Design Celebrating the First 2000 Years of Computing

As the world looks back on the outstanding innovations Steve Jobs gifted our society, a small San Francisco-based design firm knows first-hand just how far we’ve come tech-wise. Creative Directors Erik Schmitt and Julio Martínez of studio1500 have spent the last three years working with Silicon Valley’s Computer History Museum, rebranding this major institution which houses the world’s largest collection of computer artifacts. Earlier this year the design team’s final efforts were unveiled in a new 25,000 square-foot permanent exhibition, “Revolution: The First 2000 Years of Computing.”

Revolution: The First 2000 Years of Computing

design by studio1500

Revolution: The First 2000 Years of Computing

design by studio1500

Revolution: The First 2000 Years of Computing

design by studio1500

Creating everything but the actual exhibit itself–from identity and signage to catalog design and posters–Schmitt and Martínez successfully troubleshot the challenging task of tracing the computer’s evolution from abacus to smart phone (with thousands of innovations sandwiched between). But the real challenge? “This museum is like the Smithsonian of Silicon Valley,” explains the team. “But we couldn’t let history overwhelm the design, as they also explore the contemporary landscape.”  So walking a fine line between a rich past and a pioneering future, studio1500 dialed-up simple elements, bold typography, and the museum’s amazing archive of vintage images (as seen in the exhibit catalog below).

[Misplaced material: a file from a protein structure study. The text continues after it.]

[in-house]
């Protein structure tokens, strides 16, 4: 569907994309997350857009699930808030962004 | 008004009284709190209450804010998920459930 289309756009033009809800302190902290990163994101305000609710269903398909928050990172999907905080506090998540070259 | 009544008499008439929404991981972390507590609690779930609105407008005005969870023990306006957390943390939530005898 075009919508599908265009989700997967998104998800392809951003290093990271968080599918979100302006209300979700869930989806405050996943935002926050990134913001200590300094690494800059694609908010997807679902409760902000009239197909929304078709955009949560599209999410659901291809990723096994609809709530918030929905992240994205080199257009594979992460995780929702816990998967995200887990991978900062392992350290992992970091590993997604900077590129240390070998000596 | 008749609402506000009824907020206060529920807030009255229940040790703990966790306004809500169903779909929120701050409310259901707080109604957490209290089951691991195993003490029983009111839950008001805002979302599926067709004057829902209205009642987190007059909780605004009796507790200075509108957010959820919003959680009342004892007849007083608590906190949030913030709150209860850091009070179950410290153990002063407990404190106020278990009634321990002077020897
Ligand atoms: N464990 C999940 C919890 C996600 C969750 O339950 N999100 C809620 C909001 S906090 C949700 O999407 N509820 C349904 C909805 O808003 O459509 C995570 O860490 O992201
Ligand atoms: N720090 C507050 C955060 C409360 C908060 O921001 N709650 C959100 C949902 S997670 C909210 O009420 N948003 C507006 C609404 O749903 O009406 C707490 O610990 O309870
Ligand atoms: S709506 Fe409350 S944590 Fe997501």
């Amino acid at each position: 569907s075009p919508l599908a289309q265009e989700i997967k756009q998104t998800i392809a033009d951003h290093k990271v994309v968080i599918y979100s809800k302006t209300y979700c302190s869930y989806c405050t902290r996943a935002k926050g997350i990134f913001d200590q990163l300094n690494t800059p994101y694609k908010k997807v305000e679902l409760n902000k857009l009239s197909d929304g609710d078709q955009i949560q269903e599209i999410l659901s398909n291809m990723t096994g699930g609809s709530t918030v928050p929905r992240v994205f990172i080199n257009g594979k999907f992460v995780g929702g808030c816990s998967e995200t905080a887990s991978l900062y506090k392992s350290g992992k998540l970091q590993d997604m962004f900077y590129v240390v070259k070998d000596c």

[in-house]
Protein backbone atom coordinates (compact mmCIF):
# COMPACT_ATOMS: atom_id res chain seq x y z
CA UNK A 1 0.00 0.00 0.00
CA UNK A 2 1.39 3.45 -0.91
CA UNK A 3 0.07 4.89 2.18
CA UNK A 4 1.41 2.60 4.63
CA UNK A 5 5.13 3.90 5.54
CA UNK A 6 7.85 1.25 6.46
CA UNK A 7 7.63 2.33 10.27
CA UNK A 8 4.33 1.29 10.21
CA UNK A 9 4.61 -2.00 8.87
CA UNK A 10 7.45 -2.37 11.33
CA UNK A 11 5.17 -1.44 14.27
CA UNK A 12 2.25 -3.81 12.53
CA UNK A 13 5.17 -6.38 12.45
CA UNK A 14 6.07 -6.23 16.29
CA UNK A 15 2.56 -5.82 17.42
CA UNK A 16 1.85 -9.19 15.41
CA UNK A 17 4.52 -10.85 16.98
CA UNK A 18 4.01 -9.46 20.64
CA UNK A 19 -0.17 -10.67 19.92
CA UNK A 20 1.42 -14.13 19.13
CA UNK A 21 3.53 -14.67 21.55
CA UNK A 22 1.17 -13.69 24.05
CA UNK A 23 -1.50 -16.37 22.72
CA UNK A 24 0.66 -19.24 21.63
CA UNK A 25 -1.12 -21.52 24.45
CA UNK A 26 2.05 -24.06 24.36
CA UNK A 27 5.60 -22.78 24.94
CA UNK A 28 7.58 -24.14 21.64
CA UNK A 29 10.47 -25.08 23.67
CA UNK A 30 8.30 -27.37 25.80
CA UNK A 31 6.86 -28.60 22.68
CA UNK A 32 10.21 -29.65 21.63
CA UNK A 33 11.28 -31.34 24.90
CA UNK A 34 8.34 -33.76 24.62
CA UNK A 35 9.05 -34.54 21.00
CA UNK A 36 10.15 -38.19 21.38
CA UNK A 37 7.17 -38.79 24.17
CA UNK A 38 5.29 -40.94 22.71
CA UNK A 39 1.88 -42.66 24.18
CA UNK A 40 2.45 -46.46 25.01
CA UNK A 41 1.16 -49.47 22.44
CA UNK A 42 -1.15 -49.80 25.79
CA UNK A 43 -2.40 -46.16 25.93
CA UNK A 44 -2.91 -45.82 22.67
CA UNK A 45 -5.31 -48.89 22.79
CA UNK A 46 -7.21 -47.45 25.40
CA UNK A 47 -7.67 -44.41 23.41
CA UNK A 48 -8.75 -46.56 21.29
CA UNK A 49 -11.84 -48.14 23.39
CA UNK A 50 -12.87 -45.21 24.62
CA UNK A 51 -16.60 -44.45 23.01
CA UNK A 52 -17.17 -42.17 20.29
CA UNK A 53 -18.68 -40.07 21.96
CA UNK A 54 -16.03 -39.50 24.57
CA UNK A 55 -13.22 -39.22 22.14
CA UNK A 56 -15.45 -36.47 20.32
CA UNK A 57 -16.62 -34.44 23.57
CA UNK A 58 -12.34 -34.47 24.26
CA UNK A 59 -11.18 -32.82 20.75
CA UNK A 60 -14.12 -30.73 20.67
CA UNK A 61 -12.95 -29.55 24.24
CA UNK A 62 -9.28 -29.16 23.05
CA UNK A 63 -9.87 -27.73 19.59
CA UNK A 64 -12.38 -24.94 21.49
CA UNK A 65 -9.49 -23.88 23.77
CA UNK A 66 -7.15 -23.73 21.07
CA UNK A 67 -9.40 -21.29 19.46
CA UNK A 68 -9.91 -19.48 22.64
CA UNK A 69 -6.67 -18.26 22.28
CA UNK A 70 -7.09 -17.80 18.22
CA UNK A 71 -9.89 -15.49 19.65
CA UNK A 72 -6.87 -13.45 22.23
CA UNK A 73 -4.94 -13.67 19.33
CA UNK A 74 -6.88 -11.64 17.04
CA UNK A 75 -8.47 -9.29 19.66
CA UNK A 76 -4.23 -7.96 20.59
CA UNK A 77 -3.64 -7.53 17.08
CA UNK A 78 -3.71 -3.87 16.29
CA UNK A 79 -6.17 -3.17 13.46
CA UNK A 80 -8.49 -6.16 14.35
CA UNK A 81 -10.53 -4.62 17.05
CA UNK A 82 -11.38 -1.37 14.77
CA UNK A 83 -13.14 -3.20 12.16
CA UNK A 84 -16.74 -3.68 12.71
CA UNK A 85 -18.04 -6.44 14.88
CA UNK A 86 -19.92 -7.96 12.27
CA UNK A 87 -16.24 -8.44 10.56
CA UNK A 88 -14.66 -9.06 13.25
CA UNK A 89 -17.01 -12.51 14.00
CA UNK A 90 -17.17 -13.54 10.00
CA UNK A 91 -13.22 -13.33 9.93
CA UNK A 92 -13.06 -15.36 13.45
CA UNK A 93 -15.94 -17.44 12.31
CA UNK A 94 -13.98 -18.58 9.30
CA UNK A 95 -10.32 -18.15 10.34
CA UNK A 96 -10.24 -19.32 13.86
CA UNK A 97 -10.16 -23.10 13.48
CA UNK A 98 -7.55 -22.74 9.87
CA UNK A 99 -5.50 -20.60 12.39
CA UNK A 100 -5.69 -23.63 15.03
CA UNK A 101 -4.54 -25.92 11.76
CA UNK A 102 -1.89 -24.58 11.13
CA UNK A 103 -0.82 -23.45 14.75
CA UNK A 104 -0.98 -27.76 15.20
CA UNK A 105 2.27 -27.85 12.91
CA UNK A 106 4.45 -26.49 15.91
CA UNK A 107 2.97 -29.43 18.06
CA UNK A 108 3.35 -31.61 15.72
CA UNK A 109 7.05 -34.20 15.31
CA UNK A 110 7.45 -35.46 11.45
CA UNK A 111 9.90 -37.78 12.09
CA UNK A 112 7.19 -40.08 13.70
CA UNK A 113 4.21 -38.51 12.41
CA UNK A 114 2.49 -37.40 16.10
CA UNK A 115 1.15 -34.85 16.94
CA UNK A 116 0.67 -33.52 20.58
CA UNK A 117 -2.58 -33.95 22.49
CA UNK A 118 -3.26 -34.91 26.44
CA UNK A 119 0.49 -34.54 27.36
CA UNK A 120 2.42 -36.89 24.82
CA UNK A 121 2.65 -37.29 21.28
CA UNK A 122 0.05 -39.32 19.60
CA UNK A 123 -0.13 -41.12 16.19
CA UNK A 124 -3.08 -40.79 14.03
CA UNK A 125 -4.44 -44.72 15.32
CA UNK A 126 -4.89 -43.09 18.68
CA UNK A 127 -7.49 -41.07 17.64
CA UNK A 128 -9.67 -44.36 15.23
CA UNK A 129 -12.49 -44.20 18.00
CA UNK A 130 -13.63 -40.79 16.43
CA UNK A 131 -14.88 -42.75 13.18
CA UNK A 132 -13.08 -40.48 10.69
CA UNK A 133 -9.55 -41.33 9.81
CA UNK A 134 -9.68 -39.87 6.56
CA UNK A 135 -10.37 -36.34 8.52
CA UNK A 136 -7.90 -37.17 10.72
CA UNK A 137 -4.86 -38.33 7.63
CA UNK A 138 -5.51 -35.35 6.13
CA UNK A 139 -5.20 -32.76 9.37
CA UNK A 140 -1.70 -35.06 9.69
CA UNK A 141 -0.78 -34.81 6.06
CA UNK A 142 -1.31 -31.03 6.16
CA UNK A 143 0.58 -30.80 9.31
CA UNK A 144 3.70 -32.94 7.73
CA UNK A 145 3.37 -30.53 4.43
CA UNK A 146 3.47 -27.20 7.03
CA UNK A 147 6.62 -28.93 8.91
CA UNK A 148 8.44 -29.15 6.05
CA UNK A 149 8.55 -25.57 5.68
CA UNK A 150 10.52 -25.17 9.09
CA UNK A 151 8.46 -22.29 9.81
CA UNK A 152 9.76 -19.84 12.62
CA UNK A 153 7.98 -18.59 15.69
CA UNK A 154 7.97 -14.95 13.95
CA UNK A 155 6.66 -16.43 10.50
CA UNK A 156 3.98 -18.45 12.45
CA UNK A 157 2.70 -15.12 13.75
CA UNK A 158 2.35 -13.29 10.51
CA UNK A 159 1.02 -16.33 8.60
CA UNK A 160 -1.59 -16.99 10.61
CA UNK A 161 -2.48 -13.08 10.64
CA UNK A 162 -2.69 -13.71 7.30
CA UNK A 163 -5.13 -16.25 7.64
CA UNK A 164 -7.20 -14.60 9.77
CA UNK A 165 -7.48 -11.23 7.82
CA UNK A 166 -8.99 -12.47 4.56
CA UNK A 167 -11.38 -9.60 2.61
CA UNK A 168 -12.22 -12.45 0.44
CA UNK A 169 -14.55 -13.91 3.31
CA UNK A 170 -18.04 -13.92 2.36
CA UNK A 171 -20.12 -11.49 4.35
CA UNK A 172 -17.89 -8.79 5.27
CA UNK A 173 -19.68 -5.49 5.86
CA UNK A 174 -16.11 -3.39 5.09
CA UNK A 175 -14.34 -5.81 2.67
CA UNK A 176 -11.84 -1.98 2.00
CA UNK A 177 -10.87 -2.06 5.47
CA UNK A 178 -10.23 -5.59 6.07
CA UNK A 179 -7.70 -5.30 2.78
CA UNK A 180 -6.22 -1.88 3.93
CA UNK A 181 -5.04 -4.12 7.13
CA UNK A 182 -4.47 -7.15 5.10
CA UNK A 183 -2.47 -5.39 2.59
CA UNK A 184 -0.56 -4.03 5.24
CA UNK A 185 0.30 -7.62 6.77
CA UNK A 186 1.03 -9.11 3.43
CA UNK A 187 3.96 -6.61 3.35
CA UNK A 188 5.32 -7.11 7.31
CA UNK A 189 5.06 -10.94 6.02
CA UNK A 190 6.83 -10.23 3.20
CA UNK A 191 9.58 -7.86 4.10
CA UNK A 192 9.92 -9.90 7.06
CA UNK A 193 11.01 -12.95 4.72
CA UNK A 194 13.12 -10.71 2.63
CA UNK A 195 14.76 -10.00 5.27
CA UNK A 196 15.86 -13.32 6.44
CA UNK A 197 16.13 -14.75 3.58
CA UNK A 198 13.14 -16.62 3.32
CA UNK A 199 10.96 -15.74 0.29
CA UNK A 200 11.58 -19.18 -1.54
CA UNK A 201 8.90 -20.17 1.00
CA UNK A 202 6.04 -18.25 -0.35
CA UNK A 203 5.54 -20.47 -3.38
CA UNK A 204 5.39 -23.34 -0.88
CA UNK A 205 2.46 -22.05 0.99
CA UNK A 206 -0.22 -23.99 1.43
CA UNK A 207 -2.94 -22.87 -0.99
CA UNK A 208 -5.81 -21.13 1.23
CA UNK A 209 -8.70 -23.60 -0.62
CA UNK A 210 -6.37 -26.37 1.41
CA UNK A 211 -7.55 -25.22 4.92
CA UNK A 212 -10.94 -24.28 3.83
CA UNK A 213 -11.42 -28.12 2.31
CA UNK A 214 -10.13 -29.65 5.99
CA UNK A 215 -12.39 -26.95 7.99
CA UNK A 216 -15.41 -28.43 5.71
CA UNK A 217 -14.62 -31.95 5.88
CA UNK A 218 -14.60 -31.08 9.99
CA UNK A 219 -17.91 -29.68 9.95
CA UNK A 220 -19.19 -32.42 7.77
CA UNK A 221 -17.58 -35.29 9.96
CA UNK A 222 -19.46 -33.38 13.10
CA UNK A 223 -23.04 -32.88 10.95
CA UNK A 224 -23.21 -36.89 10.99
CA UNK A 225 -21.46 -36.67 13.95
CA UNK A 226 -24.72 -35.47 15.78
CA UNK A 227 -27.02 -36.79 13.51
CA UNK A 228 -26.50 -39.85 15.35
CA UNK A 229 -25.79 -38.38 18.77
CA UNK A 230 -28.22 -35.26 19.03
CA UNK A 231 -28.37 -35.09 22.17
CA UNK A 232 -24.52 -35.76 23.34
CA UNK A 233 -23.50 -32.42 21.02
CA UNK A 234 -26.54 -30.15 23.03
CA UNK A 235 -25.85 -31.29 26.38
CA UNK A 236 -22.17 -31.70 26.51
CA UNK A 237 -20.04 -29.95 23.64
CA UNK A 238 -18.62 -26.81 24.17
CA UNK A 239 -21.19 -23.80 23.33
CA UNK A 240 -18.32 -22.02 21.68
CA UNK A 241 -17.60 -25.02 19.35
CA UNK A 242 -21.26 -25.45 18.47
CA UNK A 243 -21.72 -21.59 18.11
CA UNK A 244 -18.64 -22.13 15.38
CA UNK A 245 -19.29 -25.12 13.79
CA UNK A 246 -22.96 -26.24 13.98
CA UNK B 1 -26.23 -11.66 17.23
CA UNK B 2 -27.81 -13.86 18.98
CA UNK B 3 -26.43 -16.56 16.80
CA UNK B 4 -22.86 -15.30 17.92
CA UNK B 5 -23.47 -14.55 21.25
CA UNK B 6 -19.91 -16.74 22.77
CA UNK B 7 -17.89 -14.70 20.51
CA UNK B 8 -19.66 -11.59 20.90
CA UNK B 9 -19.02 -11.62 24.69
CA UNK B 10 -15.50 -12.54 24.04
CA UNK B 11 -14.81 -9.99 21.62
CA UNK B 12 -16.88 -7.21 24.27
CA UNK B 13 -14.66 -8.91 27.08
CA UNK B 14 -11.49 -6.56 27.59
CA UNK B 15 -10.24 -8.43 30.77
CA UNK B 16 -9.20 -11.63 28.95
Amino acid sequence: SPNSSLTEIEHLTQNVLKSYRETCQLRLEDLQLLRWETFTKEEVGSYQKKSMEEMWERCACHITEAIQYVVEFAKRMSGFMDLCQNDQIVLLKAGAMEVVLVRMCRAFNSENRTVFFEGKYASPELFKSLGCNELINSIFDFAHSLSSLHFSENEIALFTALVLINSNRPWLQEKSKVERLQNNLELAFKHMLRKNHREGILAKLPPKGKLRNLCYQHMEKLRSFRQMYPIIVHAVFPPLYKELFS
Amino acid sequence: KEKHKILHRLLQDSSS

Revolution: The First 2000 Years of Computing

design by studio1500

Revolution: The First 2000 Years of Computing

design by studio1500

Revolution: The First 2000 Years of Computing

design by studio1500

“Some of the machines are just so visually stunning,” says studio1500. “Even if you don’t know what the function is, you’re drawn in by their raw beauty.”  From the ENIAC machine used in World War II to the computer that guided Apollo to the moon, “You can’t help but geek out – it’s sheer genius,” the design duo adds.

Check out a few of the antiquated innovations on display:

image courtesy Mark Richards / Computer History Museum

Above: The Herman Hollerith Machine designed to process data for the 1890 U.S. Census.

Computer History Museum

image courtesy Mark Richards / Computer History Museum

Above: UNIVAC (Universal Automatic Computer) – the first commercial computer in the U.S., circa 1950s.

Below: The Apple II introduced in 1977.

image courtesy Mark Richards / Computer History Museum

“You walk through the exhibit and really see that technology has had a profound influence on just about everything we do now. And the goal for our entire design system was to tell this story,” says studio1500.


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